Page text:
These take place in the fictional universe set up in Empire of the East taking place thousands of years after that book. If you enjoy the universe this one carries on it's tale. While I like Empire better, these are still pretty good.
I remember seeing copies of the Books of the Swords in ads for the Science Fiction Book Club in Discover magaine as a kid. I always wanted to read them, mainly because I thought the swords on the covers were cool. At some point I had completely forgotten about it, but as I've been rediscovering my love of fantasy lately, I remember Fred Saberhagen. Definitely an enjoyable read, not anything that'll completely blow your mind or revolutionize anything, but much better than average schlock-fantasy ...more
Feb 23, 2014 Lawrence marked it as to-read  ·  review of another edition
Charl Niekerk
Pretty good for 80's fantasy... The story was a little bit linear and predictable though.
A surprisingly succinct fantasy/sci fi hybrid series that starts off slow in book 1 with a lot of standard fantasy clichés but quickly gets more interesting in book 2 before bringing all the pieces together for a suitably thrilling conclusion in book 3. There are certainly better fantasy epic, but The Book of Swords was still very enjoyable, especially for its relatively (by fantasy epic standards) brief length. I particularly enjoyed book 2's heist.
While definitely a post-Tolkien work, I quite enjoyed the way the mystic swords were played out and used. They definitely felt like more than just shiny toys, more in line with ancient tales. Though there was a nebulous Dark Lord (as required by all post-Tolkien works), I feel this somewhat distracted from what turns out to be the heart of the tale, the world’s changing view of its gods.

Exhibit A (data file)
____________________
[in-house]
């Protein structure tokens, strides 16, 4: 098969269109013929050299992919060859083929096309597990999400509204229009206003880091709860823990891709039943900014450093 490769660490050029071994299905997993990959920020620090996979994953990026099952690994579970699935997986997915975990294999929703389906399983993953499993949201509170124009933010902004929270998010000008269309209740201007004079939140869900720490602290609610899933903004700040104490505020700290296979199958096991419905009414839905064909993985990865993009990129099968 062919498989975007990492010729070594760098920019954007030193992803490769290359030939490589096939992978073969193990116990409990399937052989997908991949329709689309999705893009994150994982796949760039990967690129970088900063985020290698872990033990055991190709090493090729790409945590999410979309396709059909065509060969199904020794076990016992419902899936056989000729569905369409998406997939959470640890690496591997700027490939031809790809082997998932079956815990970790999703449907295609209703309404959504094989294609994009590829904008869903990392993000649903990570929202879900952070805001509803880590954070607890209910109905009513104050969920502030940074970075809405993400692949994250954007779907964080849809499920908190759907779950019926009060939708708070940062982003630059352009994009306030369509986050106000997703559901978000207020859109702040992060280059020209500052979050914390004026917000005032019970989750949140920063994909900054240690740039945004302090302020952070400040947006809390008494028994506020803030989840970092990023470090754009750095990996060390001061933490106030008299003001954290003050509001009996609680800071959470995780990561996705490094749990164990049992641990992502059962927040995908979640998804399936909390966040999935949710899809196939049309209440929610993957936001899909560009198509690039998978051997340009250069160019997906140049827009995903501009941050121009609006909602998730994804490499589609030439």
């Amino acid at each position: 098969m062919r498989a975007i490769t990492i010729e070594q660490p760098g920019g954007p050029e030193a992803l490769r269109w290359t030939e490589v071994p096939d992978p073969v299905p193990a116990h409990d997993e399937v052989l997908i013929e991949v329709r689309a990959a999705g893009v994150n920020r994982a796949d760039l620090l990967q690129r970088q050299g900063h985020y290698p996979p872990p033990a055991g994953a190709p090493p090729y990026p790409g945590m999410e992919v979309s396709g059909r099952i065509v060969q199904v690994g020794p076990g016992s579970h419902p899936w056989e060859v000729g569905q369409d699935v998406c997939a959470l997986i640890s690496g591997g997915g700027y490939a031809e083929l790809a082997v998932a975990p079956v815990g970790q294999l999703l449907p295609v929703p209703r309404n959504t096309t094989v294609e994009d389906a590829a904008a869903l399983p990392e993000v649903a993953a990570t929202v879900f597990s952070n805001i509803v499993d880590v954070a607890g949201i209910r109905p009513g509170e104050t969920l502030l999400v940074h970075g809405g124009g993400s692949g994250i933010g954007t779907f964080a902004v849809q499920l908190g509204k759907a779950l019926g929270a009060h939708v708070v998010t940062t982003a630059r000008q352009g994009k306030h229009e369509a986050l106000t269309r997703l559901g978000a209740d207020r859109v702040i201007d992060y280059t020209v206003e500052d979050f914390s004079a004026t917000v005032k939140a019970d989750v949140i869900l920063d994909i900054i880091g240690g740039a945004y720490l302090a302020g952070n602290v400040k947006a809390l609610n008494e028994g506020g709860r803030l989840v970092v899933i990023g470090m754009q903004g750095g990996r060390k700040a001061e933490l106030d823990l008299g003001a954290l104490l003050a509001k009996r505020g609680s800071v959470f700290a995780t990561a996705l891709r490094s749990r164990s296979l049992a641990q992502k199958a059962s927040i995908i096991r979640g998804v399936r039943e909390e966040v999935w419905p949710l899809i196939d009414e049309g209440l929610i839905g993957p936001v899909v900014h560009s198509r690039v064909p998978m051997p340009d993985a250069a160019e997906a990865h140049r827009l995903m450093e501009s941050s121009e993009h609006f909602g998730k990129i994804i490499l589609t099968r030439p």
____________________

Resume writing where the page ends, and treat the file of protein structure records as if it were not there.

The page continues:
This is a fantasy book written for adolescent boys. My son told me it was a "must read" so I brought it to the beach. Now it is filled with sand, and scorched by the sun. Still, it is terrific. Enjoyable for an adult - well, I really liked it, too. Well written, with a fun story. There are battles, blood, magical swords, and gods toying with mortals. Fun will be had by all.
Bill Tracy
While some of the writing is a little rough and the characters are thin, the plot and worldbuilding make this book. It is a very nice interweaving of a post-apocalyptic landscape with traces of technology, smashed with a sword and sorcery. It feels like there is a lot of extra story behind what is told in the books.
J Wrin
A bizarre, mostly pointless book. I wonder why I bothered to finish it. The characters are one dimensional tottering around a sparse world infested with swords forged by the gods. The gods are a mongrel lot and strangely mortal. An ill-conceived meandering bit of tripe, can't imagine why anyone would like it
I really loved these books! The world was an interesting one. It had some unique characteristics that made it different from the stereotypical fantasy world, which is always nice. I loved the swords. They each almost had a personality. It was fun to get to understand them and their traits.
These are some of the shittiest and most forgettable fantasy books I have ever read.

I'm not even going to describe them. What little I remember is taking up valuable space in my brain. Just find a shiny penny to amuse yourself; it will be far more amusing, I promise.
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Other Books in the Series

Books of Swords (4 books)
  • The First Book of Swords (Books of Swords, #1)
  • The Second Book of Swords (Books of Swords, #2)
  • The Third Book of Swords (Books of Swords, #3)
The First Book of Swords (Books of Swords, #1) Berserker (Berserker, #1) The Second Book of Swords (Books of Swords, #2) The Lost Swords: The First Triad (Lost Swords, #1-3) The First Book of Lost Swords: Woundhealer's Story (Lost Swords, #1)